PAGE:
Thursday 11 July 2013

Use the TP-Link TL-WR703N to send Arduino sensor data

Most solutions to send data through Wifi with your Arduino include an Ethernet shield or Wifi shield.

Another alternative I like a lot uses the PCB of a TP-Link router as a shield bridging Ethernet to Wifi.

I felt all these solutions were overkill and figured some decent connectivity could be acheived without any shield and although my solution it does not really provide complete TCP/IP connectivity to your Arduino, it  gives (root) access to your router console, and therefore the possibility to send data to the Internet through the command line.

Inside the TL-WR703N (with OpenWRT installed on it), you have a serial port console logged in as root. All you have to do, is hook it up to your arduino's serial port. There are however a couple of things you need to be careful about.

This post describes my approach.

Wiring and physical connection

You will find in another post how to make the connection between a TL-WR703N and a FTDI adapter. Well, if you're going to use an Arduino Pro Mini, you are going to need to swap the TP_OUT (TX) and TP_IN (RX) wires otherwise, both the Arduino Pro Mini and the TL-WR703N are going to transmit over the same wire.

Writing your code and debugging

Since the Arduino Mini Pro has only one serial port, you are left with two options:
  • The serial port, also used for programming and debugging (which I will detail below)
  • The software serial port (which I'm not going to cover here)
First things first, before connecting your programmed Pro Mini to your TP-Link, you need to make sure your code works. You need to remember that your Arduino is on a ROOT console and a command can be potentially devastating.

The right connection speed

Make sure you set the right serial port speed (115200 baud) to communicate with the TL-WR703N. e.g.:
void setup() {
This is the only speed that is going to work with the TP-Link router.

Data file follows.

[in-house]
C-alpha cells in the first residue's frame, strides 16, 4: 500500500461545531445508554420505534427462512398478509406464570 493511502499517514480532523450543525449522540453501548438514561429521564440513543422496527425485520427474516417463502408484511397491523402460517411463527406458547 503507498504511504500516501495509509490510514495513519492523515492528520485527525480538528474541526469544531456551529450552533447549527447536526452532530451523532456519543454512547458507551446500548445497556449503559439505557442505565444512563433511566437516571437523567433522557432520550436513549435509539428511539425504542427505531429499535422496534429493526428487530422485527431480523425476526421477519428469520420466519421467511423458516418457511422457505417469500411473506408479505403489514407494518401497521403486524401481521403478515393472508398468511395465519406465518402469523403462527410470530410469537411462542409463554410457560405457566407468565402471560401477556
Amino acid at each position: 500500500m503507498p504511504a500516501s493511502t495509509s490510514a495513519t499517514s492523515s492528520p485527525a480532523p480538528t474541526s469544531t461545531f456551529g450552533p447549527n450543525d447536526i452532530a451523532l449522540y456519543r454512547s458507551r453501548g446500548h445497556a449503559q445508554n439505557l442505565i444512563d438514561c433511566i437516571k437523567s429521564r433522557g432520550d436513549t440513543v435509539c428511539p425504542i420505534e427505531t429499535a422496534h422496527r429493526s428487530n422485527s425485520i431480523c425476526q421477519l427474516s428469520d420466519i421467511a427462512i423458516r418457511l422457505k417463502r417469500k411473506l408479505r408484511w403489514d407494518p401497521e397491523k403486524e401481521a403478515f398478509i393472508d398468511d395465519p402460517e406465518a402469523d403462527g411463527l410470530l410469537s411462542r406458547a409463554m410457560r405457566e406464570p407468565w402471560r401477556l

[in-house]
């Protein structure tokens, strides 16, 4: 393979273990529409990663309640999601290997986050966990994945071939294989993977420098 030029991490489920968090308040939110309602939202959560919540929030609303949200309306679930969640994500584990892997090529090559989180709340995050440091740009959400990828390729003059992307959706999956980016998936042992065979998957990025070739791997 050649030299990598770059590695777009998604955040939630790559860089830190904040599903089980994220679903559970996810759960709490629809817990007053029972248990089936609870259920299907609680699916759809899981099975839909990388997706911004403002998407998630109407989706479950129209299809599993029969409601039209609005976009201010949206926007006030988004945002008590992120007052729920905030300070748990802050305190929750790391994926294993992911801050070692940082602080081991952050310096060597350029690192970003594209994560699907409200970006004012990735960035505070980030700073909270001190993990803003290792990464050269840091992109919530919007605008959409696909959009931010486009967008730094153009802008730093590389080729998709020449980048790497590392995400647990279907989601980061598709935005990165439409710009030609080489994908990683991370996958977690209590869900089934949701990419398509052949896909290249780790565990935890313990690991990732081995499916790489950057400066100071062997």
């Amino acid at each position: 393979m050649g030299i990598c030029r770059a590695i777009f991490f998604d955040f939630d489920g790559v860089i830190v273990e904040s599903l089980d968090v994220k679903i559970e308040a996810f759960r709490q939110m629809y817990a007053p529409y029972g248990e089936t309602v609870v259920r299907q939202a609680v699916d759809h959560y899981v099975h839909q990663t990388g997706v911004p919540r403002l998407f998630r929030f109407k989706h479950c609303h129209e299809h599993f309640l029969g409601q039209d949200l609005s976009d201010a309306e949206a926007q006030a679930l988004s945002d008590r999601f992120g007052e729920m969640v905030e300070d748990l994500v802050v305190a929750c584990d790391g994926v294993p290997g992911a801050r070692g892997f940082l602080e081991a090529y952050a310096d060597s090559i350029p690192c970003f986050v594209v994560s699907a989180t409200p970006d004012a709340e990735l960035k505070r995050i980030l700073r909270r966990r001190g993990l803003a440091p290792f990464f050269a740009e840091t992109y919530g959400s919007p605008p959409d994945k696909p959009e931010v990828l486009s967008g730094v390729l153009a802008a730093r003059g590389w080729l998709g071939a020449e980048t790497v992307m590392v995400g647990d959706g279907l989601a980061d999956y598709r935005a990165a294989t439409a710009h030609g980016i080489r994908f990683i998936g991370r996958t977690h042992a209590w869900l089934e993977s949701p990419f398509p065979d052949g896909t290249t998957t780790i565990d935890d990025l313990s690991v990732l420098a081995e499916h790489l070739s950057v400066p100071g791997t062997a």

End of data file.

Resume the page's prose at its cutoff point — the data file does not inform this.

But not too fast...

My experience showed that although your serial port needs to be set at 115200 baud, you should not send your commands to the console too fast or your characters will become scrambled and it won't work.

If the command I want to pass to the router terminal is:
Instead of writing a command like
Which almost always gets scrambled along the way, I wrote a small function to slow things down:
void slowSerialPrint(char text[]) {
  for ( int i ; i < strlen(text) ; i ++ ) {
Note: you can play with the delay value if you still get corrupted characters.
This function can then be called as follows:

Buggy sprintf (and an alternative)

You will probably want to pass that 22.5 value dynamically. With the Arduino environment 0023, I found the sprintf function buggy and always returning '?'.

Jonathan McCrohan proposes the following solution on his blog:
If you have ever tried to use sprintf() on an Arduino to convert from a float to a string, you will notice it doesn't work. 
sprintf(buf,"%f", floatvar); 
The above function will most likely return a "?" to your char buffer.
If you google around, you'll see various functions that people have written to overcome this, but all of them seem broken in one way or another. The alternative is to use dtostrf(), a standard avr-libc function. This provides a simple, tested function to convert from a float to a string.
To use this function, simply replace sprintf() with dtostrf(), along with the self explanatory parameters below. 
dtostrf(floatVar, minStringWidthIncDecimalPoint, numVarsAfterDecimal, charBuf); 
As the function name suggests, this will also work for the conversion of doubles to strings.
For those of you where an example is always required, he even made a small example here.

Important tips

  • If you need debugging outputs, I recommend using a #define DEBUG_MESSAGES 1 statement or something, so you can flip of a switch and get rid of them. Although this is a good practice, I recommend always starting your output lines with a hash (#) to make sure that it will be ignored if it ever reaches your console.
  • When the router finishes booting, you get the "Please press Enter to activate this console." message. This obviously means that you need to start with a "\n" (newline) before sending your first command. Since it does not hurt to send empty lines, I always start by sending a newline.
  • Please remember that your router takes some time to boot. Mine takes about 45secs to boot (exroot and wifi). For this reason, I always leave a delay of 45sec in the setup function: "delay(45000);".
  • If your command ever gets scrambled by corruption on the serial line, you are likely to end up with an unclosed quote or double quote. The only solution I found for this was to send a CTRL+D. For this reason I would like to always send a "CTRL+D" followed by a newline before sending my command prompt is there and clean. I however have not found any solution for this so far, so please drop a comment below if you know how to do this.

You're up and running